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Jeannie Longo’s path to London Olympics complicated after she fails to make podium at French ITT championships

  • By VeloNews.com
  • Published Jun. 21, 2012
French cyclist Jeannie Longo answers journalists' questions on October 27, 2011 in Grenoble, on the sideline of Grenoble's six days of cycling AFP PHOTO / JEAN-PIERRE CLATOT

SAINT-Amand-les-Eaux, France (AFP) — Veteran French cyclist Jeannie Longo’s dream of competing in the London Olympics faded on Thursday as she lost her national women’s time-trial title to Pauline Ferrand-Prevot.

The 53-year-old Longo finished fifth in the 26.8km race, 1 minute and 5 seconds behind Ferrand-Prevot.

Isabelle Gautheron of the French cycling federation said it would now be “very, very complicated” for Longo to be included in the French team for the London Games.

“I said that if she won the time trial, she was in a favorable position. Here she isn’t on the podium so it’s going to be very, very complicated for her. Unless on Saturday she wins the road race,” said Gautheron.

Longo has won 59 national titles, including the last four time trials, 13 world titles and an Olympic gold in road racing in 1996.

She has, however, seen her reputation tainted by doping allegations in recent months.

Her husband and coach, Patrice Ciprelli, admitted earlier this year that he had been buying the banned blood booster EPO since 2007, but insisted it was for his personal use.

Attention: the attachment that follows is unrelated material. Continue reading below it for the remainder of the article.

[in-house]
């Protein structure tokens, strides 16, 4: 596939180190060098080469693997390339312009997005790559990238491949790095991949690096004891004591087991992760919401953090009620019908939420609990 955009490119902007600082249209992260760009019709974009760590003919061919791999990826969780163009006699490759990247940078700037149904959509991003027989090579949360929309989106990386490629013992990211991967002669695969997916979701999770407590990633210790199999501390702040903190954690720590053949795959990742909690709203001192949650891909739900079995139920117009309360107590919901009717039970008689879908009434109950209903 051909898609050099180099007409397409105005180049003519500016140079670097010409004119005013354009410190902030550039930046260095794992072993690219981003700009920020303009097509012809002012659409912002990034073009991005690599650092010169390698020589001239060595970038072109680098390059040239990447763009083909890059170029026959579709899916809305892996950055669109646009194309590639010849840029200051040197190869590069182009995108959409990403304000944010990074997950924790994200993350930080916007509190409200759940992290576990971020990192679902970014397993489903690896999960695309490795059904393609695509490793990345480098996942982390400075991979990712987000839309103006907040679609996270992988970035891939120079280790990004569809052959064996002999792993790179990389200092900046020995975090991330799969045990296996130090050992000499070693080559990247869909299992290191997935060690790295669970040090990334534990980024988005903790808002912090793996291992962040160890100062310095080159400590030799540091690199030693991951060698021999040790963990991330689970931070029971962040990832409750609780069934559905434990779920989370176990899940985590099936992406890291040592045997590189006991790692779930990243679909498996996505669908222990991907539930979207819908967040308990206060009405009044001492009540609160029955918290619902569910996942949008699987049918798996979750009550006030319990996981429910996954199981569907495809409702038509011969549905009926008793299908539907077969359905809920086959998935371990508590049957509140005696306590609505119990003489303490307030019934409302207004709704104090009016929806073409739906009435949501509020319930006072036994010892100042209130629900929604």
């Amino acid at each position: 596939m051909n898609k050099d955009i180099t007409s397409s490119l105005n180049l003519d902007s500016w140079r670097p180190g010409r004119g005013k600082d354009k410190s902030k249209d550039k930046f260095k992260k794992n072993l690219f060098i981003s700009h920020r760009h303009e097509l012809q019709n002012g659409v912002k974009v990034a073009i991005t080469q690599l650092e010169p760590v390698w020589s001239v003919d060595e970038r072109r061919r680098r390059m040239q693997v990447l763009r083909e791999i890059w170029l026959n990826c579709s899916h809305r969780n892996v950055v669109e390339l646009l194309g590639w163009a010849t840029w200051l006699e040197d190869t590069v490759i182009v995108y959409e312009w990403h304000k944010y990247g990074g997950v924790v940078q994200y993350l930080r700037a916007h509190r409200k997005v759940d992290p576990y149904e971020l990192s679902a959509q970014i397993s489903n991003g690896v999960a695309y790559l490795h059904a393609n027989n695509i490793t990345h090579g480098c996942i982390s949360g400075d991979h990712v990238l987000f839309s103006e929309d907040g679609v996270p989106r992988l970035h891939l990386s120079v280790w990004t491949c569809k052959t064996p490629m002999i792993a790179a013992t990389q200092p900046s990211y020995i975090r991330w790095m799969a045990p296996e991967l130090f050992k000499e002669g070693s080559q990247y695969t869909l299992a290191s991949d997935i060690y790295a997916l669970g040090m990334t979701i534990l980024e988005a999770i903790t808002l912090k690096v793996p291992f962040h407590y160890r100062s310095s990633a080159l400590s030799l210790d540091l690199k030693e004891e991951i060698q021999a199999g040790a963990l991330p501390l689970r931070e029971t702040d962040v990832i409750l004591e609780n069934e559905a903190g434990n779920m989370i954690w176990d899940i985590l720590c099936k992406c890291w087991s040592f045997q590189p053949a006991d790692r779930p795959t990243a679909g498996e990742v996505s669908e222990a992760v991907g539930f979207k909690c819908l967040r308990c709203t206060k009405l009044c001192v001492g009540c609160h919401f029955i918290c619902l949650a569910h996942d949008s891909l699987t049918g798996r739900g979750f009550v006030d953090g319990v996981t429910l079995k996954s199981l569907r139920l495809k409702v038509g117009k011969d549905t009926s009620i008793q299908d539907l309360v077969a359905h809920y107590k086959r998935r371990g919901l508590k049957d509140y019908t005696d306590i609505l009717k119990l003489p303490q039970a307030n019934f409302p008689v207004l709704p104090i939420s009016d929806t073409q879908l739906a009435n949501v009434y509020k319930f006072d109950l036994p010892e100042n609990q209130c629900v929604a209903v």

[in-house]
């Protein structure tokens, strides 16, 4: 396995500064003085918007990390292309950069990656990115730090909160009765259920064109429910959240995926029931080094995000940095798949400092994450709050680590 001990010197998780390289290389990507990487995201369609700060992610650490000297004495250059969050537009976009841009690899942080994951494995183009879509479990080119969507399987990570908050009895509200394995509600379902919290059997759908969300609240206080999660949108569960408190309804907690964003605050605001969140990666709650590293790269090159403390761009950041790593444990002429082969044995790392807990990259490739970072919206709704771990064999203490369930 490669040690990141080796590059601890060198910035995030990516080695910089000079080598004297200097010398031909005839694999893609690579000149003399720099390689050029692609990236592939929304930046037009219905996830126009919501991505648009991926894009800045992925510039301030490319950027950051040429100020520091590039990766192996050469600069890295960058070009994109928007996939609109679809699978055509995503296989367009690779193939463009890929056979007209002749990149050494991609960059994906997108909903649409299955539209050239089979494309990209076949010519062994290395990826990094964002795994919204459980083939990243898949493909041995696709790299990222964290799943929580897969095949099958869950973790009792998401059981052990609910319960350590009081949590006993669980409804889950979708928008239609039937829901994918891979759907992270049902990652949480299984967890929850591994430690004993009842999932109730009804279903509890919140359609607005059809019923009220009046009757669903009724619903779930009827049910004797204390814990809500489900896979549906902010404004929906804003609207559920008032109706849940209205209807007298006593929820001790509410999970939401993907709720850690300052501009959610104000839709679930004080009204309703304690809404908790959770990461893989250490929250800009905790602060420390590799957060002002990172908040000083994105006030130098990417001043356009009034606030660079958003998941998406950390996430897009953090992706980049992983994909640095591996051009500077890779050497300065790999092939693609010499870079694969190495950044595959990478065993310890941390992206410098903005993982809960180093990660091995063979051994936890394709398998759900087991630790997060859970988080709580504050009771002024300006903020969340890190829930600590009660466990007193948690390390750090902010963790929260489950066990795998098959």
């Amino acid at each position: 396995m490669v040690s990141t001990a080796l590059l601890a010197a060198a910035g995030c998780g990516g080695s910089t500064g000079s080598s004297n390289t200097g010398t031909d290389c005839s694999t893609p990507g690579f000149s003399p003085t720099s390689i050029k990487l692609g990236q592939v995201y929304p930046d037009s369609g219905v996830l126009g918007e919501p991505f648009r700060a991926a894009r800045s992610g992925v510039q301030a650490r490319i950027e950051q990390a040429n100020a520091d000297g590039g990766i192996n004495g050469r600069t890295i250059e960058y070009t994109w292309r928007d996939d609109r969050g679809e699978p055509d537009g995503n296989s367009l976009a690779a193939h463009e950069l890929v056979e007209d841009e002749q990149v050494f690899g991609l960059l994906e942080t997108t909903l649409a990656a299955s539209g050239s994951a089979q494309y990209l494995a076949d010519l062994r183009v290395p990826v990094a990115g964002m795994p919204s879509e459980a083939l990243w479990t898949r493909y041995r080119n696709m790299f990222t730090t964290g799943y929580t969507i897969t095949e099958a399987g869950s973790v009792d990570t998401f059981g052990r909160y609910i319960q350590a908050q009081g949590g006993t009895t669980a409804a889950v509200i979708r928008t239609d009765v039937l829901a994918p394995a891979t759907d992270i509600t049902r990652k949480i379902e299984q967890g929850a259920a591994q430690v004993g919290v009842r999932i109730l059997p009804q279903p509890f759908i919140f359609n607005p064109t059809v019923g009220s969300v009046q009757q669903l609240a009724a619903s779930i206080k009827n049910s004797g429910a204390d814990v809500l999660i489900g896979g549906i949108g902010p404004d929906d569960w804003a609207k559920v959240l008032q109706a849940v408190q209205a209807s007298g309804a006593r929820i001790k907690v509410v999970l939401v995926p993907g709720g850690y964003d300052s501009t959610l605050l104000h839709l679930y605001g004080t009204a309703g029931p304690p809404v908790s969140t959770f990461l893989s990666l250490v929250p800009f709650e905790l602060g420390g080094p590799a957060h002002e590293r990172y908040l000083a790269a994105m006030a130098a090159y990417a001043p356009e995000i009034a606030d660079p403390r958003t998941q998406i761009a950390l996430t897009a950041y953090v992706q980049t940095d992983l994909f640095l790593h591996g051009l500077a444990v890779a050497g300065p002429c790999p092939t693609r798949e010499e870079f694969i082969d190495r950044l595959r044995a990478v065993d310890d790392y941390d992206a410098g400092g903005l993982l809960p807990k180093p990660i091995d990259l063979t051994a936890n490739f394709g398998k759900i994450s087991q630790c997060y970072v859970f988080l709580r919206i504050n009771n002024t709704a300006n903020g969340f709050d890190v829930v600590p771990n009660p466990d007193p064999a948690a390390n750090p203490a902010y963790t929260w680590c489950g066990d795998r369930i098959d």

The number of places available in France’s squad will be known in late May, with the final squad to be announced on July 5.

Longo has participated in every Olympic Games since the program added a women’s road race during the 1984 Games in Los Angeles. American Connie Carpenter won that inaugural competition.

In the men’s event, Sylvain Chavanel won his fourth national time trial title over a 48.5km course, 13 seconds ahead of Jérémy Roy. Chanavel also won in 2005, 2006 and 2008.

“The parcour was completely flat,” Chavanel said. “It wasn’t easy to interpret. For the entire time trial my heartset didn’t work, so I had no point of reference. In the last part I went full gas, even if in the last three kilometers I had to fight against the rain. Roy did a great race. He was strong even in (Tour de) Suisse. I knew he would be a competitor.”

 

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